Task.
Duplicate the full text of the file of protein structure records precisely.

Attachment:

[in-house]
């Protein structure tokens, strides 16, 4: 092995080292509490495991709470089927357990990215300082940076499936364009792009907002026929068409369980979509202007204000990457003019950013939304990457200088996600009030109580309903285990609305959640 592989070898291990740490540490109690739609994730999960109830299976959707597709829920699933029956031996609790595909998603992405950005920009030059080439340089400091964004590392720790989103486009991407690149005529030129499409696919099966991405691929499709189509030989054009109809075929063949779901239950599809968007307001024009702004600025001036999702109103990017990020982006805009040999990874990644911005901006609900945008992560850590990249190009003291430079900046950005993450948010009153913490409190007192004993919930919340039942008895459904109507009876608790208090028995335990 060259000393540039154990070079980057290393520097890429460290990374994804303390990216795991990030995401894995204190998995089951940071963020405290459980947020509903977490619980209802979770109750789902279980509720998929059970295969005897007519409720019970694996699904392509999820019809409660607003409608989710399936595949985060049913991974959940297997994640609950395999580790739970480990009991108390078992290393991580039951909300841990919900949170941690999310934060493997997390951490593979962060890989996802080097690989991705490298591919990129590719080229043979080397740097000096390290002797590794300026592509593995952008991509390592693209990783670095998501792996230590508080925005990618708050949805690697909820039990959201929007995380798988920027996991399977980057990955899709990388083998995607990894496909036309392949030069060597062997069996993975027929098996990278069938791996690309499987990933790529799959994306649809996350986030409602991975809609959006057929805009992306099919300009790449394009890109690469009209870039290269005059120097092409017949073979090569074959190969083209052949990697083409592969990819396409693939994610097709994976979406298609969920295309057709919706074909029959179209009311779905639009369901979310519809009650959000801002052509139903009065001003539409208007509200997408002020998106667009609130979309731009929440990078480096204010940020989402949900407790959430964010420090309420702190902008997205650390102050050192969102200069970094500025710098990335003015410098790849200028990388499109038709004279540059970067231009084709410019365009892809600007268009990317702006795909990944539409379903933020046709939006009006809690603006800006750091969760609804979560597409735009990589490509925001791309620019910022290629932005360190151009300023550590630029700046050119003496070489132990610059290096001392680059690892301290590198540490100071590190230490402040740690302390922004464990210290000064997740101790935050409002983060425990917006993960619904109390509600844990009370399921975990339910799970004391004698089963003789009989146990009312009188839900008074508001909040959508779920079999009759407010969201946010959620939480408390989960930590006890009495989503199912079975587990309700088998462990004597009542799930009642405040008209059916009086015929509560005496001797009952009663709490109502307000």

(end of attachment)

[in-house]
């Protein structure tokens, strides 16, 4: 092995080292509490495991709470089927357990990215300082940076499936364009792009907002026929068409369980979509202007204000990457003019950013939304990457200088996600009030109580309903285990609305959640 592989070898291990740490540490109690739609994730999960109830299976959707597709829920699933029956031996609790595909998603992405950005920009030059080439340089400091964004590392720790989103486009991407690149005529030129499409696919099966991405691929499709189509030989054009109809075929063949779901239950599809968007307001024009702004600025001036999702109103990017990020982006805009040999990874990644911005901006609900945008992560850590990249190009003291430079900046950005993450948010009153913490409190007192004993919930919340039942008895459904109507009876608790208090028995335990 060259000393540039154990070079980057290393520097890429460290990374994804303390990216795991990030995401894995204190998995089951940071963020405290459980947020509903977490619980209802979770109750789902279980509720998929059970295969005897007519409720019970694996699904392509999820019809409660607003409608989710399936595949985060049913991974959940297997994640609950395999580790739970480990009991108390078992290393991580039951909300841990919900949170941690999310934060493997997390951490593979962060890989996802080097690989991705490298591919990129590719080229043979080397740097000096390290002797590794300026592509593995952008991509390592693209990783670095998501792996230590508080925005990618708050949805690697909820039990959201929007995380798988920027996991399977980057990955899709990388083998995607990894496909036309392949030069060597062997069996993975027929098996990278069938791996690309499987990933790529799959994306649809996350986030409602991975809609959006057929805009992306099919300009790449394009890109690469009209870039290269005059120097092409017949073979090569074959190969083209052949990697083409592969990819396409693939994610097709994976979406298609969920295309057709919706074909029959179209009311779905639009369901979310519809009650959000801002052509139903009065001003539409208007509200997408002020998106667009609130979309731009929440990078480096204010940020989402949900407790959430964010420090309420702190902008997205650390102050050192969102200069970094500025710098990335003015410098790849200028990388499109038709004279540059970067231009084709410019365009892809600007268009990317702006795909990944539409379903933020046709939006009006809690603006800006750091969760609804979560597409735009990589490509925001791309620019910022290629932005360190151009300023550590630029700046050119003496070489132990610059290096001392680059690892301290590198540490100071590190230490402040740690302390922004464990210290000064997740101790935050409002983060425990917006993960619904109390509600844990009370399921975990339910799970004391004698089963003789009989146990009312009188839900008074508001909040959508779920079999009759407010969201946010959620939480408390989960930590006890009495989503199912079975587990309700088998462990004597009542799930009642405040008209059916009086015929509560005496001797009952009663709490109502307000």